The following Personal Tax guidance note Produced by Tolley provides comprehensive and up to date tax information covering:
Accelerated payment notices (APNs) were introduced with effect from 17 July 2014 and allow HMRC to require early payments of disputed tax and / or national insurance contributions (NIC) in relation to certain tax avoidance cases. HMRC can issue APNs to require early payment where those cases are subject to an open enquiry or appeal.
Until then, HMRC generally allowed disputed tax to be postponed under TMA 1970, s 55, pending the outcome of the enquiry or litigation. This meant that effectively the taxpayer had a low-interest loan from the Government until the case was settled, which could be a number of years.
The rules also reflect Parliament’s approach of using tax policy to influence the behaviour of taxpayers and advisers. Given the need to pay the tax much sooner, it was hoped that the appetite for such avoidance schemes would be reduced.
The rules for APNs were extended with effect from 26 March 2015 to deal with cases where companies surrender losses under the group relief rules. Further information on how APNs operate in the context of group relief is provided below.
This guidance note covers the rules which apply to APNs that are issued to individuals or companies (including APNs which relate to PAYE and NIC liabilities issued to such persons as employers). It does not cover APNs issued to partners and partnerships, known as partner payment notices (PPNs). The procedure for PPNs is slightly different, see section 2.16 of the HMRC guidance and Simon’s Taxes A7.248C.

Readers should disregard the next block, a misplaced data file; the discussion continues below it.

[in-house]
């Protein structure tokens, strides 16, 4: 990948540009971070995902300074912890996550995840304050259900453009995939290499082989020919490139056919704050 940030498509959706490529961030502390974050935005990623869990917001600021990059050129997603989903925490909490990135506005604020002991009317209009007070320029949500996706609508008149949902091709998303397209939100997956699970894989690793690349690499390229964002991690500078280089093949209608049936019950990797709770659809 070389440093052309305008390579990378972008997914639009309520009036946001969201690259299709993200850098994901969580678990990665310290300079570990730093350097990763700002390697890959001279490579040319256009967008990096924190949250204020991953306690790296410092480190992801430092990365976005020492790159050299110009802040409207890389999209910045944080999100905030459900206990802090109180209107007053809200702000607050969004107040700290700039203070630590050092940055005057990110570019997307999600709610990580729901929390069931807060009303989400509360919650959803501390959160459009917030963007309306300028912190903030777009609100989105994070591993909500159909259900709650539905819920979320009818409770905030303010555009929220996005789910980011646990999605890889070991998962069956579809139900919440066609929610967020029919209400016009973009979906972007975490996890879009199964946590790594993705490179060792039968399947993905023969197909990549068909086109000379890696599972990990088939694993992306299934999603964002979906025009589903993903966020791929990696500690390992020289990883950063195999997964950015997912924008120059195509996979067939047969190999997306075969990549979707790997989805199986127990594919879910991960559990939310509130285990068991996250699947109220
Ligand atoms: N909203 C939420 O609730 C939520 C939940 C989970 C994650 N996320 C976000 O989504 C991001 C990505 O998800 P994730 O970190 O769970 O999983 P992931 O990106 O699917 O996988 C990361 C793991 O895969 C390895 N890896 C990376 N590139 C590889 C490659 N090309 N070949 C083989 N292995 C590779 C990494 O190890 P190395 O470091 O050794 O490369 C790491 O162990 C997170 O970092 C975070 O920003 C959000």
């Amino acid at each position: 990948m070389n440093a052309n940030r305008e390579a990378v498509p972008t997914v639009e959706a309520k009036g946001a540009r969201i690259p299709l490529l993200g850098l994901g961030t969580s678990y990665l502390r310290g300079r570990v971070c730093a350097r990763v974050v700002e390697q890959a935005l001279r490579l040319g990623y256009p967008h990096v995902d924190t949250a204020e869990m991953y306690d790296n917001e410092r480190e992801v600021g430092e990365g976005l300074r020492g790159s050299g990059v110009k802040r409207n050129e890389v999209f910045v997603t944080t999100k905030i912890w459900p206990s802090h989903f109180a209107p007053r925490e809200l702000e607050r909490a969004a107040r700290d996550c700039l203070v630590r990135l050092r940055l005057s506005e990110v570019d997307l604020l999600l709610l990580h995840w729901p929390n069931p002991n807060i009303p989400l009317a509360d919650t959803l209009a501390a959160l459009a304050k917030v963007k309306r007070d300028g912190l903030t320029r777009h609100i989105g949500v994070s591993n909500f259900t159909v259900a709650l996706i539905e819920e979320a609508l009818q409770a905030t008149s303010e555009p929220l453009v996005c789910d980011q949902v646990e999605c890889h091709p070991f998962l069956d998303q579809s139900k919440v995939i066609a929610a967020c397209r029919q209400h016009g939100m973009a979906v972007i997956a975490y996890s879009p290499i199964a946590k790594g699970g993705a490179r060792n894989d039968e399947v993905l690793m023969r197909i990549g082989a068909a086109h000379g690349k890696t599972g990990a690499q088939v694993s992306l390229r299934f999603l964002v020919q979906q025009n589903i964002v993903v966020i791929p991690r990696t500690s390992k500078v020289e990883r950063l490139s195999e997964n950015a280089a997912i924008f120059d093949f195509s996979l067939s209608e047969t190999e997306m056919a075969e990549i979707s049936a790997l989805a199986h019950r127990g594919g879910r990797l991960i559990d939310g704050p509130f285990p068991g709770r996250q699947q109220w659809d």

References in this guidance note to ‘taxpayer’ include corporate taxpayers (ie where the APN has been issued to a company).
HMRC can require accelerated tax payments via an APN where the tax arrangement producing the tax advantage is under enquiry or appeal and either:
the chosen arrangements are notifiable under the DOTAS rules and have been notified
HMRC has given a follower notice in relation to the same matter, or
a GAAR counteraction notice has been given in relation to the
**Free trials are only available to individuals based in the UK. We may terminate this trial at any time or decide not to give a trial, for any reason.
Access this article and thousands of others like it free for 7 days with a trial of TolleyGuidance.
Read full article
Already a subscriber? Login
IntroductionUK tax must be withheld on UK payments including:•interest•royalties•rental incomeWithholding tax may be reduced under double tax treaties (DTT) or European directives, both of which may be subject to making a formal claim.This guidance note outlines the rules for UK withholding tax, and
This note offers guidance in respect of the administration of company tax returns. If a company or organisation is subject to corporation tax they will have to complete and file a company tax return for each accounting period. A company or organisation must, in the main, file a return even if they
Summary of capital allowances on carsThe current capital allowance rates applicable to cars are as follows:Pool typeDescription of carRateLegislationMain rate poolNew and unused cars with CO2 emissions over 50g/km but not more than 110g/km (to be reduced to 50g/km and below from April 2021)18%CAA
The corporate interest restriction (CIR) essentially limits the amount of interest expense a company can deduct from its taxable profits if the interest expense is over £2 million. The actual mechanics of the CIR calculation are highly complex (the legislation is over 150 pages long) and are
To view our latest tax guidance content, sign in to Tolley Guidance or register for a free trial.